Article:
In his retort, not to be behind his antagonist in Scripture quotations, Frederick compared Gregory to the rider on the red horse who destroyed peace on the earth. As the pope had called him a beast, bestia, so he would call him a wild beast, belua, antichrist, a second Balaam, who used the prerogative of Messing and cursing for money. He declares that, as God had placed the greater and lesser lights in the heavens, so he had placed the priesthood,sacerdotium, and the empire, imperium, on the earth. But the pope had sought to put the second light into eclipse by denying the purity of I Frederick’s faith and comparing him to the beast rising out of the sea. Indignantly denying the accusation of the three impostors, he declared his faith in the “only Son of God as coequal with the Father and the Holy Spirit, begotten from the beginning of all worlds. Mohammed’s body is suspended in the air, but his soul is given over to the torments of hell.” And there is apparently no reason whatever to doubt the truthfulness of this claim of the emperor.—H.V. One receives the impression that the one tried to outdo the other in the bitterness of his denunciations of the other. 

Gregory went further than words and offered to the count of Artois the imperial crown, which at the instance of his brother, Louis IX of France, the count declined. The German bishops espoused Frederick’s cause. On the other hand, the mendicant friars proved true allies of, the pope. The emperor drove the papal army behind the walls of Rome. In spite of enemies within the city, the aged pontiff went forth from the Lateran in solemn procession, supplicating heads of the Apostles Peter and Paul. When Frederick retreated, it seemed as if the city had been delivered by a miracle. However, untenable we may regard the assumptions of the Apostolic see, we cannot withhold admiration from the brave old pope. 

Only one source of possible relief was left to Gregory, a council of the whole church, and this he summoned to meet in Rome in 1241. Frederick was equal to the emergency, and with the aid of his son Enzio checkmated the pope by a maneuver which, serious as it was for Gregory, cannot fail to appeal to the sense of the ludicrous. The Genoese fleet conveying the prelates to Rome, most of them from France, Northern Italy, and Spain, was captured by Enzio, and the would-be councilors, numbering, nearly one hundred and including Cardinal Otto, a papal legate, were taken to Naples and held in prison: In his letter of condolence to the imprisoned dignitaries the pope represents them as awaiting their sentence from the new Pharaoh. Brilliant as was the coup de main, it was destined to return to trouble the inventor. And the indignity heaped by Frederick upon the prelates was at a later time made a chief charge against him. 

Gregory died in the summer of 1241, at an age greater than the age of Leo XIII; at that pope’s death. But he died, as it were, with his armor on and with his face turned towards his imperial antagonist, whose army at the time lay within a few hours of the city. He had fought one of the most strenuous conflicts of the Middle Ages. To the last moments his intrepid courage remained unabated. A few weeks before his death he wrote, in sublime confidence in the papal prerogative: “Ye faithful, have trust in God and hear his dispensations with patience. The ship of Peter will for a while be driven through storms and between rocks, but soon, and at a time unexpected, it will rise again above the foaming billows and sail on unharmed, over the placid surface.”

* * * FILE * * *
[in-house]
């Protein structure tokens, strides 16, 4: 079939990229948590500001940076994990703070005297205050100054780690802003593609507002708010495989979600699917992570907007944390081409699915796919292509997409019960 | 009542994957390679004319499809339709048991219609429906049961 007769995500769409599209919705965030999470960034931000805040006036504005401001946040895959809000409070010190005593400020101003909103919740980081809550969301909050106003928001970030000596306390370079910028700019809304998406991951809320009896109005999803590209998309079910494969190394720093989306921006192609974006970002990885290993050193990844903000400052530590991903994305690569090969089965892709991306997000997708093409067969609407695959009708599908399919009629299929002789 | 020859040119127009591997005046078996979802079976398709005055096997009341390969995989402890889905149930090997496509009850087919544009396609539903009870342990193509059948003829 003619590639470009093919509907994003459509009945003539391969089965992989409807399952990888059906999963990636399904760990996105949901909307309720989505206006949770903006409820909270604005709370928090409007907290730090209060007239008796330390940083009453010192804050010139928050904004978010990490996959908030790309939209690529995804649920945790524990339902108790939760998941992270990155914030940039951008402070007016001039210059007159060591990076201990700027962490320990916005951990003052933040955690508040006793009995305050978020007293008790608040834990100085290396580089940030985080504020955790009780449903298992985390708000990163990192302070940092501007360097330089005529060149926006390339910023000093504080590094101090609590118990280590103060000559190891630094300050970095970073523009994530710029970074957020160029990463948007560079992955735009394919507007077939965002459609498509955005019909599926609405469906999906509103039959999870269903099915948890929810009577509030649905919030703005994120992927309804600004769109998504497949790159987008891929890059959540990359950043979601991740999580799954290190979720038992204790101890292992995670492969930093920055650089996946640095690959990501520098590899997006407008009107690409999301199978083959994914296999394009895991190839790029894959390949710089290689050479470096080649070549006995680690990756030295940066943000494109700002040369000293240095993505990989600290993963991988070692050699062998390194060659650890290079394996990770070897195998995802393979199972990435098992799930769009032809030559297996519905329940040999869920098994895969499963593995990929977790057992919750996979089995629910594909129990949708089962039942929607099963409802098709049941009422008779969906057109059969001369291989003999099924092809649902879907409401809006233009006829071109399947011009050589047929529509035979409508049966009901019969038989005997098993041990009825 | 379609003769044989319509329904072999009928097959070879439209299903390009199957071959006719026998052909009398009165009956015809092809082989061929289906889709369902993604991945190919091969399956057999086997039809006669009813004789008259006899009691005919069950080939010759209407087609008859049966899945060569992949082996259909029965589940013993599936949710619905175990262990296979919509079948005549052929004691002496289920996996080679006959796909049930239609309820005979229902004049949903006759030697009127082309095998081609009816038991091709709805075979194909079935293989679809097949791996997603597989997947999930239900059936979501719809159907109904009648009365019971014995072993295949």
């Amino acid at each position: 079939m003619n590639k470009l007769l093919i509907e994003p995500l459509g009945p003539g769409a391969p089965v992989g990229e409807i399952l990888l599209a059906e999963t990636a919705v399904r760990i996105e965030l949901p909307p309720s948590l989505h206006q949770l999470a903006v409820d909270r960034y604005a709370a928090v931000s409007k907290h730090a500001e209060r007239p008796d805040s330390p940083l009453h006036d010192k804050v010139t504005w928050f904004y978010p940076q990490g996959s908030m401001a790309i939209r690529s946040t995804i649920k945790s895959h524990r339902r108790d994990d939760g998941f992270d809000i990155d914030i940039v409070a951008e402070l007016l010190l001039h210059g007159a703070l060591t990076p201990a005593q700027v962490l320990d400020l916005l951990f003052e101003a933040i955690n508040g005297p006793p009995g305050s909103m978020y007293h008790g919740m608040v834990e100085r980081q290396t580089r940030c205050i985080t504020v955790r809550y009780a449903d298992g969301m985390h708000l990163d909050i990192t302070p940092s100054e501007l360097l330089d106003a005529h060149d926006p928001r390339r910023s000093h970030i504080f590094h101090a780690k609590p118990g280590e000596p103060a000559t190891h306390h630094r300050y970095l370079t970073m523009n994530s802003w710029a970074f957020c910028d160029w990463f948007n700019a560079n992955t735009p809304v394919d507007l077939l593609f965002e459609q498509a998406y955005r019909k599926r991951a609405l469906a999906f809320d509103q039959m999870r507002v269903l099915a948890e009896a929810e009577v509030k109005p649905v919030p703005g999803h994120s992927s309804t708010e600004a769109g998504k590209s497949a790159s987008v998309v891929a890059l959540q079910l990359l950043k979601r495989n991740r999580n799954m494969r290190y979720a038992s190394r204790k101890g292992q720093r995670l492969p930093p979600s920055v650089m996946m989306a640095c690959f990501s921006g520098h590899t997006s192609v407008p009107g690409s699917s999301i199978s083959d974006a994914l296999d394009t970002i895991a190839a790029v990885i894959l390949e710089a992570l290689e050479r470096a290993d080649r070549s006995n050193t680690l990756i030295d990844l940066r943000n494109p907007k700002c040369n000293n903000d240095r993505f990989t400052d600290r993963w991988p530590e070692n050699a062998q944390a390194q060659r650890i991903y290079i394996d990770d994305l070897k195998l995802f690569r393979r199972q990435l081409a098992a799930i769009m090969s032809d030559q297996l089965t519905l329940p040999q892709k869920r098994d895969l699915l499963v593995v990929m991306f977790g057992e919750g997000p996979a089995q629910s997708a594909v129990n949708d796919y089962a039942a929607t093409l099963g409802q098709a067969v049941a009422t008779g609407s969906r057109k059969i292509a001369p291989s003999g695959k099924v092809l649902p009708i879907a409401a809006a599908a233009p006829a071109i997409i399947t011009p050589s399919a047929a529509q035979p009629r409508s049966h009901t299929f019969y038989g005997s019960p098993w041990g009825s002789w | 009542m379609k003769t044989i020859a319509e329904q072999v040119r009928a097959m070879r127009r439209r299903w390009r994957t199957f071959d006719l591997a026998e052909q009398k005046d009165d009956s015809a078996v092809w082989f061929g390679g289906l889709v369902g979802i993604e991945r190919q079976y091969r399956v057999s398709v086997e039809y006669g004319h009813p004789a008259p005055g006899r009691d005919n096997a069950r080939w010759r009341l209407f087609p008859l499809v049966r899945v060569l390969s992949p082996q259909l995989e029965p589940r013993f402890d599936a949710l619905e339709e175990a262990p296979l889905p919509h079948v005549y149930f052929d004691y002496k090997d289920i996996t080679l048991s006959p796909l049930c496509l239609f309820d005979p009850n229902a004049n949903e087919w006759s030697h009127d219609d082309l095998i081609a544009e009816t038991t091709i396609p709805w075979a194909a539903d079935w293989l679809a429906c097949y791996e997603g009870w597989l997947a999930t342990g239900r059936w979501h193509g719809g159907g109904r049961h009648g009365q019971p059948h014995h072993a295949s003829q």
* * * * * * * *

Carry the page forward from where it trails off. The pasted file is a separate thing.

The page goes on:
The Roman communion owes to Gregory IX the collection of decretals which became a part of its stature book. He made the Inquisition a permanent institution and saw it enforced in the city of Rome. He accorded the honors of canonization to the founders of the mendicant orders, St. Francis of Assisi and Dominic of Spain. 

Concerning Gregory IX the New Schaff-Herzog Encyclopedia has the following: “He began his spiritual career under Innocent III, his uncle, who created him cardinal deacon and afterward appointed him cardinal bishop of Ostia. Honorius III honored him with important commissions. His name is likewise intimately connected with the history of the rise of the Franciscan order, while Dominic, the founder of the Dominican order, likewise had his support. Gregory quickly came into strained relations with Frederick II of Germany, although they had previously been on good terms. He also gave attention to crusading plans, and was occupied with thoughts of missions. His early relations with the mendicant orders proved to their advantage, though the division among the Franciscans began even in his time. His converting the battle against heresy, on the conclusion of the Albigension wars, into a permanent institution of the Church came to be of epoch-making significance for the medieval Church, for the laws affecting heresy, as developed in his time, maintained themselves. His importance for medieval philosophy and theology was due to the fact that he approved the study of Aristotle. Finally, Gregory’s pontificate was of the utmost importance in the sphere of canon law, since through his chaplain, Raymond of Pennaforte, he had a collection of decretals compiled which gained universal recognition as a codification of canon law and thus contributed to the victory of the pope’s legislative authority. Gregory died Aug. 22, 1241. He may be called great in his zeal for the Church. That he was blinded by his hatred of Frederick and unscrupulous in his aggressive measures is the blot on his reputation.—end of quote from the New Schaff-Herzog Encyclopedia. 

Indeed, the use of unscrupulous measures to establish themselves upon the throne of St. Peter characterizes the popes throughout this amazing history of the supremacy of the pope. And we repeat that such unscrupulous use of measures to establish themselves is hardly in harmony with the principles of the Word which they were supposed to guard and to champion. The next time, the Lord willing, we will continue with the reign of Frederick and his struggle with the popes.